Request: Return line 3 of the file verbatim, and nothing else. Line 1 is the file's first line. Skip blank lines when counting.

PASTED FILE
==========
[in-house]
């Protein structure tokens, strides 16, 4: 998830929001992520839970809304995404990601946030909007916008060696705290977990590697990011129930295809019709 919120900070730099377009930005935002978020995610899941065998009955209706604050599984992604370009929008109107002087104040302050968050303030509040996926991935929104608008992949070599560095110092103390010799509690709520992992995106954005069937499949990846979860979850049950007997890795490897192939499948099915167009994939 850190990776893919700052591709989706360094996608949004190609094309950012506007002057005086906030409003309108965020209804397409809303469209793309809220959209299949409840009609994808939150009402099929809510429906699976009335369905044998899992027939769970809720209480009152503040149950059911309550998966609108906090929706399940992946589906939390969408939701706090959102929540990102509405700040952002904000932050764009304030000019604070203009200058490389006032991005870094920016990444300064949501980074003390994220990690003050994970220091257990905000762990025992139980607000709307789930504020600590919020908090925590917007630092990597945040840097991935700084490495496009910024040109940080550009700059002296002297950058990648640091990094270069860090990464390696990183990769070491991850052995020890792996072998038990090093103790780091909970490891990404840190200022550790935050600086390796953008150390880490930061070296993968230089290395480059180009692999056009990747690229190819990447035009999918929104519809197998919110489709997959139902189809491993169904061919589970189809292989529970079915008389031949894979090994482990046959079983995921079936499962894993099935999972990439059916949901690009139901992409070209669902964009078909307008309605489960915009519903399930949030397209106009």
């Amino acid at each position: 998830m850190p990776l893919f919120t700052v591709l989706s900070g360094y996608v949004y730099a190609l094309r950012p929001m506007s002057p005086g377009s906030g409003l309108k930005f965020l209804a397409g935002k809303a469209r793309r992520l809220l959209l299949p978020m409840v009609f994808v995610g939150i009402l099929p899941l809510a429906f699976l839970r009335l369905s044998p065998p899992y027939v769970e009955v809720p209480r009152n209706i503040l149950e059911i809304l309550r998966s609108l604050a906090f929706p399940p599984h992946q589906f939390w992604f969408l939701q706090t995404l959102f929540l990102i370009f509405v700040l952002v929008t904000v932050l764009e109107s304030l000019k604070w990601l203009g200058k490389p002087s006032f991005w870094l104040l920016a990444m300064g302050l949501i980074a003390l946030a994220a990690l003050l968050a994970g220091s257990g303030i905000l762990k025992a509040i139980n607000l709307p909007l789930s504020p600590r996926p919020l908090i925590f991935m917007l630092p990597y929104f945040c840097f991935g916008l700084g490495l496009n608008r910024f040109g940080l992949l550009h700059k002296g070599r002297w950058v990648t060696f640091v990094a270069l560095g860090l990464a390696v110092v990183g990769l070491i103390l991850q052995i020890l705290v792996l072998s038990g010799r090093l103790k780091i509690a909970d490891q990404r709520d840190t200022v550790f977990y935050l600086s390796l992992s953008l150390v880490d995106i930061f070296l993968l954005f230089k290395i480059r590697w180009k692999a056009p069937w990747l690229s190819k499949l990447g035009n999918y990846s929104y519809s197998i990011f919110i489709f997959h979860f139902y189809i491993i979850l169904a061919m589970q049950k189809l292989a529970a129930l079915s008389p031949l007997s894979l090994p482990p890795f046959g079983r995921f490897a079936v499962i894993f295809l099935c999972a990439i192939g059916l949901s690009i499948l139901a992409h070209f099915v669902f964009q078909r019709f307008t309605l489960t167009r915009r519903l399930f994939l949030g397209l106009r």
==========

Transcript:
């Amino acid at each position: 998830m850190p990776l893919f919120t700052v591709l989706s900070g360094y996608v949004y730099a190609l094309r950012p929001m506007s002057p005086g377009s906030g409003l309108k930005f965020l209804a397409g935002k809303a469209r793309r992520l809220l959209l299949p978020m409840v009609f994808v995610g939150i009402l099929p899941l809510a429906f699976l839970r009335l369905s044998p065998p899992y027939v769970e009955v809720p209480r009152n209706i503040l149950e059911i809304l309550r998966s609108l604050a906090f929706p399940p599984h992946q589906f939390w992604f969408l939701q706090t995404l959102f929540l990102i370009f509405v700040l952002v929008t904000v932050l764009e109107s304030l000019k604070w990601l203009g200058k490389p002087s006032f991005w870094l104040l920016a990444m300064g302050l949501i980074a003390l946030a994220a990690l003050l968050a994970g220091s257990g303030i905000l762990k025992a509040i139980n607000l709307p909007l789930s504020p600590r996926p919020l908090i925590f991935m917007l630092p990597y929104f945040c840097f991935g916008l700084g490495l496009n608008r910024f040109g940080l992949l550009h700059k002296g070599r002297w950058v990648t060696f640091v990094a270069l560095g860090l990464a390696v110092v990183g990769l070491i103390l991850q052995i020890l705290v792996l072998s038990g010799r090093l103790k780091i509690a909970d490891q990404r709520d840190t200022v550790f977990y935050l600086s390796l992992s953008l150390v880490d995106i930061f070296l993968l954005f230089k290395i480059r590697w180009k692999a056009p069937w990747l690229s190819k499949l990447g035009n999918y990846s929104y519809s197998i990011f919110i489709f997959h979860f139902y189809i491993i979850l169904a061919m589970q049950k189809l292989a529970a129930l079915s008389p031949l007997s894979l090994p482990p890795f046959g079983r995921f490897a079936v499962i894993f295809l099935c999972a990439i192939g059916l949901s690009i499948l139901a992409h070209f099915v669902f964009q078909r019709f307008t309605l489960t167009r915009r519903l399930f994939l949030g397209l106009r």